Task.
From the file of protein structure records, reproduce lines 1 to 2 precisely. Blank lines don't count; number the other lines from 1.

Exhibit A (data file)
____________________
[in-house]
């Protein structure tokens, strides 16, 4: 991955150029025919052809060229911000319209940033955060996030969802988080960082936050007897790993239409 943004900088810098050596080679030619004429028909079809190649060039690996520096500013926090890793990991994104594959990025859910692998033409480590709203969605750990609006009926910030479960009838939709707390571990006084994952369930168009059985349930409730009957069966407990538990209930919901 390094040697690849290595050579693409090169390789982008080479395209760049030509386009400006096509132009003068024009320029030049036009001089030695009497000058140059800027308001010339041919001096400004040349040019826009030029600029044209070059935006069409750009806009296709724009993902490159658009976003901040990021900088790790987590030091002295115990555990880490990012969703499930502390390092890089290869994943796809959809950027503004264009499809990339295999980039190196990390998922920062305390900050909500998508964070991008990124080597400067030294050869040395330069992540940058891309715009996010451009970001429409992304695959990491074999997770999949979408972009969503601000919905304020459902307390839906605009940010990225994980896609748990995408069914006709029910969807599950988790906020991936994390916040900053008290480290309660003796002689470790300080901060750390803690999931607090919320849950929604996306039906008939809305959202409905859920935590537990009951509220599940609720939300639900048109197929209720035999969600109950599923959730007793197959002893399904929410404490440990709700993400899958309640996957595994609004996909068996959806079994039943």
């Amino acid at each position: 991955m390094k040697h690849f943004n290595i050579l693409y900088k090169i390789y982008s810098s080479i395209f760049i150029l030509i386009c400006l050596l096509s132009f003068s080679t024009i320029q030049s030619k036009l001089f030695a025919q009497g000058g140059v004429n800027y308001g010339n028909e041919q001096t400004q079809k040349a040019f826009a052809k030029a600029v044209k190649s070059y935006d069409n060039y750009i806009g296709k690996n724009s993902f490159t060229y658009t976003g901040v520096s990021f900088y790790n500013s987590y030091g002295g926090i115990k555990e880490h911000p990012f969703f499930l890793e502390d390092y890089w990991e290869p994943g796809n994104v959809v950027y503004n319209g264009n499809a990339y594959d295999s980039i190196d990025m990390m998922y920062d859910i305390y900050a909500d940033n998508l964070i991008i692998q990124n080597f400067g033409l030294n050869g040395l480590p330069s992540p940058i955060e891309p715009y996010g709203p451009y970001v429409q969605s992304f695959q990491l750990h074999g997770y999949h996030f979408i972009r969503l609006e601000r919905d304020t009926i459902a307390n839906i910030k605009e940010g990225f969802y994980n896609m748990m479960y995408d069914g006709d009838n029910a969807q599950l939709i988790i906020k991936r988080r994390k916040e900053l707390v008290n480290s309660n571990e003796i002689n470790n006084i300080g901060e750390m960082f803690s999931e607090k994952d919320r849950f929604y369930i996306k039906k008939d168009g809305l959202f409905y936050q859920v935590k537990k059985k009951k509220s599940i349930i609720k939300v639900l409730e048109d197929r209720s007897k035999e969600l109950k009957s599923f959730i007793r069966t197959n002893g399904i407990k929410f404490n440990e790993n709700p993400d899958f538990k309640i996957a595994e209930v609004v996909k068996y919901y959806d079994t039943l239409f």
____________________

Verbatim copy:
[in-house]
């Protein structure tokens, strides 16, 4: 991955150029025919052809060229911000319209940033955060996030969802988080960082936050007897790993239409 943004900088810098050596080679030619004429028909079809190649060039690996520096500013926090890793990991994104594959990025859910692998033409480590709203969605750990609006009926910030479960009838939709707390571990006084994952369930168009059985349930409730009957069966407990538990209930919901 390094040697690849290595050579693409090169390789982008080479395209760049030509386009400006096509132009003068024009320029030049036009001089030695009497000058140059800027308001010339041919001096400004040349040019826009030029600029044209070059935006069409750009806009296709724009993902490159658009976003901040990021900088790790987590030091002295115990555990880490990012969703499930502390390092890089290869994943796809959809950027503004264009499809990339295999980039190196990390998922920062305390900050909500998508964070991008990124080597400067030294050869040395330069992540940058891309715009996010451009970001429409992304695959990491074999997770999949979408972009969503601000919905304020459902307390839906605009940010990225994980896609748990995408069914006709029910969807599950988790906020991936994390916040900053008290480290309660003796002689470790300080901060750390803690999931607090919320849950929604996306039906008939809305959202409905859920935590537990009951509220599940609720939300639900048109197929209720035999969600109950599923959730007793197959002893399904929410404490440990709700993400899958309640996957595994609004996909068996959806079994039943």